U.S. Men's Head Coach to Stay Another Year


March 29, 2006

CARRABASSETT VALLEY, Maine (AP by Erica Bulman)—The head coach of the U.S. men's national Alpine ski team is staying on another year to keep some continuity following the usual staff changes that come after an Olympics.

Phil McNichol, who became the men's head coach after the Salt Lake City games in 2002, told The Associated Press he considered leaving this spring, but agreed to stay on another year after two of the team's speed coaches quit.

"I'm working under the belief this is just one more year, McNichol said. "I still have things to accomplish and I want to make sure the program is in as good shape as it can be when someone else takes over.

"Key coaches are leaving, we've got some internal issues and we need to regroup for the next four years for the 2010 Olympics in Vancouver.

John McBride, the men's head speed coach, retired from World Cup coaching earlier this month, after 10 years with the team.

The men also lost Pete Bosinger, an experienced speed coach who joined the U.S. coaching staff in 2002 after nine seasons with the Canadian downhill team.[pagebreak]"Phil has done a tremendous job and we're glad to have him back on board another season, U.S. alpine director Jesse Hunt said. "It's something we talked about a lot, his contribution to our success. From my side it's important to move forward, to keep the things that are working and improve those that aren't.

"Continuity within our staff makes it a lot easier to do that.

The team is recovering from scorching criticism for its Olympic performance in February.

In Salt Lake City in 2002, the U.S. earned two Alpine medals, a pair of silvers by Bode Miller.

At this winter's Olympics, the U.S. collected two medals again, this time both gold. Julia Mancuso won the giant slalom and Ted Ligety clinched the combined.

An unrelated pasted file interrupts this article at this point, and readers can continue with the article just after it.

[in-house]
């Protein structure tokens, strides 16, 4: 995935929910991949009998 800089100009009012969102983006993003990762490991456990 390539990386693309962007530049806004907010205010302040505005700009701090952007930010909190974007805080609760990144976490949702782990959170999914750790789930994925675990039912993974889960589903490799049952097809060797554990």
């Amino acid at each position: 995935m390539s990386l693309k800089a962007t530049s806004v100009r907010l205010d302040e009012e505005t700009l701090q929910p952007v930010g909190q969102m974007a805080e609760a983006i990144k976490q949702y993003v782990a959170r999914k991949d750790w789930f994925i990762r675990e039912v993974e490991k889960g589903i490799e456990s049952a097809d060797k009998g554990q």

But the stated target was eight.

The team also came under intense scrutiny all season, mostly because of the unpopular statements of its star skier.

In October, Miller called for liberalized drug testing. Then he made headlines by saying in a TV interview: "If you ever tried to ski when you're wasted, it's not easy.

He apologized for those comments after U.S. Ski and Snowboard Association President and CEO Bill Marolt flew to the races in Wengen, Switzerland, for an emergency meeting with him.

"There is kind of a dark cloud following us around, like Pigpen in Peanuts, McNichol said with a sad smile.

Despite its Olympic letdown, the U.S. has prospered under McNichol's guidance.[pagebreak]The U.S. finished second behind the powerful Austrian Wunderteam in the men's Nations Cup standings this season.

At the end of 2002, before McNichol took over as their head coach, the U.S. men languished in sixth place in the world rankings, behind Austria, Switzerland, France, Norway and Italy.

This season, the U.S. men collected 20 World Cup podium finishes, second only to the Austrians, who had 39.

In 2002, before McNichol, the American men had just nine to Austria's 43.

McNichol is reluctant to continue much longer because the constant travel keeps him from his two young children.

"My son is going to be a teen before I know it, he said. "After the Vancouver Games, he'll be asking me for the keys to the car and I'll wonder who he is. I can't afford that.

Chris Brigham, an assistant speed coach who has been with the team the last 12 years, could replace McBride as the head of the speed team.

"Obviously, the less change that happens all at once on the team, personnel-wise, is probably better for the team, Miller said.

Copyright © 2006 The Associated Press